Most educational technology design and development, we argue, has been predicated on the uncritical simulation of culturally valued knowledge, roles and practices. These traditionally imitative practices - thinly veiled be-like-me injunctions to mimic the cognitive styles and work practices of recognized 'experts', whether in science or research or programming or literary production, insofar as their modus operandi is simulation - do not allow for the kinds of parody, irony, or other intentionally transgressive disruptions, that the evil twin sister of simulation, diss/simulation, or parodic imitation, does.

And so we have found it interesting to think about the scope of a technology-intensive, educationally oriented invitation to play, to produce, and to diss-simulate expertise - in short, a program for the deployment of digital tools used not for replication and reproduction, but for creation, for authentic, that is, agentive production, for hacking into the codes of conventional schooling, and introducing viruses into its well-ordered set of assumptions and structures - or, as some would put it, to deploy digital tools in order to engage in "culture-jamming". Culture Jamming (see Lasn, 1999) provides an interesting example of a politically articulate intervention and strategy of representation where agency is evident in the active contestation of oppressive regimes of truth - and that could as easily be a description of the research mandate of the first of three projects we will briefly describe next - to interfere with the construction of and silences about "the normal" in and out of school.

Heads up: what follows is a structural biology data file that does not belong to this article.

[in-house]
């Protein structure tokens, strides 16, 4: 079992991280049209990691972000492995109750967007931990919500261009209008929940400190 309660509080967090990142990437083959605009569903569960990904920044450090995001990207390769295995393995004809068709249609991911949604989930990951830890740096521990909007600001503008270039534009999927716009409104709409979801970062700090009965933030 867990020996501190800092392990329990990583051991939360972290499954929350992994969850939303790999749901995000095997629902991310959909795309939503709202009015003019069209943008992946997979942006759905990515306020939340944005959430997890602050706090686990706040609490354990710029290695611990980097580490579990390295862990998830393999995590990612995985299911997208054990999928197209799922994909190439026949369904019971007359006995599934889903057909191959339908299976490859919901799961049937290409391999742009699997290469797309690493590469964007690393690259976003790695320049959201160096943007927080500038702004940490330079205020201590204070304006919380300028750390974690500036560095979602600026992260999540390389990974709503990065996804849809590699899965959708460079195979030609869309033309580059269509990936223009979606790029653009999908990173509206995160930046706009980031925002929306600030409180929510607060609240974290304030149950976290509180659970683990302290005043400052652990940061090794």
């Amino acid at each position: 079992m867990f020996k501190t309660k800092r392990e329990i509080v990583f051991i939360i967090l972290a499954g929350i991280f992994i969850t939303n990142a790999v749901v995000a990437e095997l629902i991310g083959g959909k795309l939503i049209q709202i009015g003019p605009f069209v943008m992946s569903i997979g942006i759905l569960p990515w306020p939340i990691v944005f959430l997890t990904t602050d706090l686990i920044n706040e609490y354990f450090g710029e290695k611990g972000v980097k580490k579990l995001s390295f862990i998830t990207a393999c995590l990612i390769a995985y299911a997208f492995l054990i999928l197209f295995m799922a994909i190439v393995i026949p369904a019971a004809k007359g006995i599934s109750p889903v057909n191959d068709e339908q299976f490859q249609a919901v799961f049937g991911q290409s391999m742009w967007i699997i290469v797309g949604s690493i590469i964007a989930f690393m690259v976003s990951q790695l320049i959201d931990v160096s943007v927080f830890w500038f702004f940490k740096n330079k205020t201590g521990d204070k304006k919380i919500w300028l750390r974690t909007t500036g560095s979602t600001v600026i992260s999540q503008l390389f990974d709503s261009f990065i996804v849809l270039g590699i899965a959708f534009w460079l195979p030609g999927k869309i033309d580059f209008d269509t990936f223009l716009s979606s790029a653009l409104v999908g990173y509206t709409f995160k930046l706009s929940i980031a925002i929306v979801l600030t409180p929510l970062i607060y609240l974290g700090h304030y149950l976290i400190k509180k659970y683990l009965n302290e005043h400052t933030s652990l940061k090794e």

For the past eight years, we have been working collaboratively with a group of women in a research collective called GenTech (at Our focus has been a phenomenon that has received much media attention of late - it has become commonplace in social science communities in North America to represent as "problematic" that many girls and women are neither full, nor even interested, participants in the digital world of the twenty-first century [10]. Whereas female students have made impressive gains in some areas like math and science, girls and women are staying away in droves from computer-intensive areas of the curriculum.